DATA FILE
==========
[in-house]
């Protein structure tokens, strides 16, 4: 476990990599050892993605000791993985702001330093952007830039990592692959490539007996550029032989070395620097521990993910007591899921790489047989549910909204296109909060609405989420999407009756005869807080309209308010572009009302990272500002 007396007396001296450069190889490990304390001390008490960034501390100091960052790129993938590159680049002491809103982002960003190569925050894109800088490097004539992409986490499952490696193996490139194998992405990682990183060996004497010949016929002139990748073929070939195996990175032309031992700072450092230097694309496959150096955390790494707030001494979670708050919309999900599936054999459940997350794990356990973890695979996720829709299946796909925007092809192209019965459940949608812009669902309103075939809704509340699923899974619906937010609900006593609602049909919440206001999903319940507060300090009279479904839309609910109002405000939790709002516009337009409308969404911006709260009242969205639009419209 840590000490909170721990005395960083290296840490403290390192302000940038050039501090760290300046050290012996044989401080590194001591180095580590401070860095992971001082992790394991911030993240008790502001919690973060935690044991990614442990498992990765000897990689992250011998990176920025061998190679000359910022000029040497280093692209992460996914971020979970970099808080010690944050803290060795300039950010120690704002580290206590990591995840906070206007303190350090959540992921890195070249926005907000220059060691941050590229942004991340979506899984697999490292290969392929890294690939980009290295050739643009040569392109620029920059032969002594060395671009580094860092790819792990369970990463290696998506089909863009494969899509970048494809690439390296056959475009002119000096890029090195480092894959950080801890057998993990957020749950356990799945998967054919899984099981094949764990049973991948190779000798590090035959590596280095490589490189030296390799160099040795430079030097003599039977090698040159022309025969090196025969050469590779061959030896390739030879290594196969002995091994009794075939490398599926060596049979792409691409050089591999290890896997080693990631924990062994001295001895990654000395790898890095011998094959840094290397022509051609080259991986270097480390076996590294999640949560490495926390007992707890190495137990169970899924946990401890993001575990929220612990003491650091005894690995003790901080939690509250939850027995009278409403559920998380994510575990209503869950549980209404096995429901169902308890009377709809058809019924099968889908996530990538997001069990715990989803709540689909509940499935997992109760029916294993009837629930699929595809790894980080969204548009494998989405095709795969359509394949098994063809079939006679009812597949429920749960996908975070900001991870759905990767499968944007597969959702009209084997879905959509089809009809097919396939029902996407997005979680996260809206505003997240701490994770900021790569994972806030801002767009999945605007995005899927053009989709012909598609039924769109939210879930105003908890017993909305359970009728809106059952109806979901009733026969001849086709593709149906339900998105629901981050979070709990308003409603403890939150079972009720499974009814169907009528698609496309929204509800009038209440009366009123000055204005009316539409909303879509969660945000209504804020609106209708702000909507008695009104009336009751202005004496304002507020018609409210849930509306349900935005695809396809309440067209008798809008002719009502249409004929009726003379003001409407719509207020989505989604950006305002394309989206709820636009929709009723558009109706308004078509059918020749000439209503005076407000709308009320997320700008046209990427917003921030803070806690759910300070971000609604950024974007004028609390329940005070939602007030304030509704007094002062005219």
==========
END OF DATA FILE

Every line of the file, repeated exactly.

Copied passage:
[in-house]
């Protein structure tokens, strides 16, 4: 476990990599050892993605000791993985702001330093952007830039990592692959490539007996550029032989070395620097521990993910007591899921790489047989549910909204296109909060609405989420999407009756005869807080309209308010572009009302990272500002 007396007396001296450069190889490990304390001390008490960034501390100091960052790129993938590159680049002491809103982002960003190569925050894109800088490097004539992409986490499952490696193996490139194998992405990682990183060996004497010949016929002139990748073929070939195996990175032309031992700072450092230097694309496959150096955390790494707030001494979670708050919309999900599936054999459940997350794990356990973890695979996720829709299946796909925007092809192209019965459940949608812009669902309103075939809704509340699923899974619906937010609900006593609602049909919440206001999903319940507060300090009279479904839309609910109002405000939790709002516009337009409308969404911006709260009242969205639009419209 840590000490909170721990005395960083290296840490403290390192302000940038050039501090760290300046050290012996044989401080590194001591180095580590401070860095992971001082992790394991911030993240008790502001919690973060935690044991990614442990498992990765000897990689992250011998990176920025061998190679000359910022000029040497280093692209992460996914971020979970970099808080010690944050803290060795300039950010120690704002580290206590990591995840906070206007303190350090959540992921890195070249926005907000220059060691941050590229942004991340979506899984697999490292290969392929890294690939980009290295050739643009040569392109620029920059032969002594060395671009580094860092790819792990369970990463290696998506089909863009494969899509970048494809690439390296056959475009002119000096890029090195480092894959950080801890057998993990957020749950356990799945998967054919899984099981094949764990049973991948190779000798590090035959590596280095490589490189030296390799160099040795430079030097003599039977090698040159022309025969090196025969050469590779061959030896390739030879290594196969002995091994009794075939490398599926060596049979792409691409050089591999290890896997080693990631924990062994001295001895990654000395790898890095011998094959840094290397022509051609080259991986270097480390076996590294999640949560490495926390007992707890190495137990169970899924946990401890993001575990929220612990003491650091005894690995003790901080939690509250939850027995009278409403559920998380994510575990209503869950549980209404096995429901169902308890009377709809058809019924099968889908996530990538997001069990715990989803709540689909509940499935997992109760029916294993009837629930699929595809790894980080969204548009494998989405095709795969359509394949098994063809079939006679009812597949429920749960996908975070900001991870759905990767499968944007597969959702009209084997879905959509089809009809097919396939029902996407997005979680996260809206505003997240701490994770900021790569994972806030801002767009999945605007995005899927053009989709012909598609039924769109939210879930105003908890017993909305359970009728809106059952109806979901009733026969001849086709593709149906339900998105629901981050979070709990308003409603403890939150079972009720499974009814169907009528698609496309929204509800009038209440009366009123000055204005009316539409909303879509969660945000209504804020609106209708702000909507008695009104009336009751202005004496304002507020018609409210849930509306349900935005695809396809309440067209008798809008002719009502249409004929009726003379003001409407719509207020989505989604950006305002394309989206709820636009929709009723558009109706308004078509059918020749000439209503005076407000709308009320997320700008046209990427917003921030803070806690759910300070971000609604950024974007004028609390329940005070939602007030304030509704007094002062005219």